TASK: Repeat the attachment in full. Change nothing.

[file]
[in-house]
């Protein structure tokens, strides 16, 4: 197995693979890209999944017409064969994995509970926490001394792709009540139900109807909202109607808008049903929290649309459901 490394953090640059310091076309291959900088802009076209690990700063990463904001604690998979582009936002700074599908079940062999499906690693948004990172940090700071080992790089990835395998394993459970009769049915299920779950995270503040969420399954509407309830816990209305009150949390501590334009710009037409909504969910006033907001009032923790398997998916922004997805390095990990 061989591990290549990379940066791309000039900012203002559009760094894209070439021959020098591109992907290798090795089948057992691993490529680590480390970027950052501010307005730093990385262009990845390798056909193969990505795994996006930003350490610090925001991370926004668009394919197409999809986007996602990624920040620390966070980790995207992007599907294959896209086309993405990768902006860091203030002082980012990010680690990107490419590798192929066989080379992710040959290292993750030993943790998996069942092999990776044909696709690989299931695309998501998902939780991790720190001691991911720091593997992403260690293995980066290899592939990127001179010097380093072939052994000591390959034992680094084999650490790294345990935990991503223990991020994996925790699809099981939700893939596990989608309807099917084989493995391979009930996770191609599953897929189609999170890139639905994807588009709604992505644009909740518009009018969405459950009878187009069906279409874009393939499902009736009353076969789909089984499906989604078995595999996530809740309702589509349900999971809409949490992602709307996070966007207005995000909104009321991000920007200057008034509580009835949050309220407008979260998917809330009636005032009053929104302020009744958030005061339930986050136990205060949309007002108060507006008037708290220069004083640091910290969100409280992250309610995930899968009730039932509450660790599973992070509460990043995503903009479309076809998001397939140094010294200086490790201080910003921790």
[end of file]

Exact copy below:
[in-house]
């Protein structure tokens, strides 16, 4: 197995693979890209999944017409064969994995509970926490001394792709009540139900109807909202109607808008049903929290649309459901 490394953090640059310091076309291959900088802009076209690990700063990463904001604690998979582009936002700074599908079940062999499906690693948004990172940090700071080992790089990835395998394993459970009769049915299920779950995270503040969420399954509407309830816990209305009150949390501590334009710009037409909504969910006033907001009032923790398997998916922004997805390095990990 061989591990290549990379940066791309000039900012203002559009760094894209070439021959020098591109992907290798090795089948057992691993490529680590480390970027950052501010307005730093990385262009990845390798056909193969990505795994996006930003350490610090925001991370926004668009394919197409999809986007996602990624920040620390966070980790995207992007599907294959896209086309993405990768902006860091203030002082980012990010680690990107490419590798192929066989080379992710040959290292993750030993943790998996069942092999990776044909696709690989299931695309998501998902939780991790720190001691991911720091593997992403260690293995980066290899592939990127001179010097380093072939052994000591390959034992680094084999650490790294345990935990991503223990991020994996925790699809099981939700893939596990989608309807099917084989493995391979009930996770191609599953897929189609999170890139639905994807588009709604992505644009909740518009009018969405459950009878187009069906279409874009393939499902009736009353076969789909089984499906989604078995595999996530809740309702589509349900999971809409949490992602709307996070966007207005995000909104009321991000920007200057008034509580009835949050309220407008979260998917809330009636005032009053929104302020009744958030005061339930986050136990205060949309007002108060507006008037708290220069004083640091910290969100409280992250309610995930899968009730039932509450660790599973992070509460990043995503903009479309076809998001397939140094010294200086490790201080910003921790």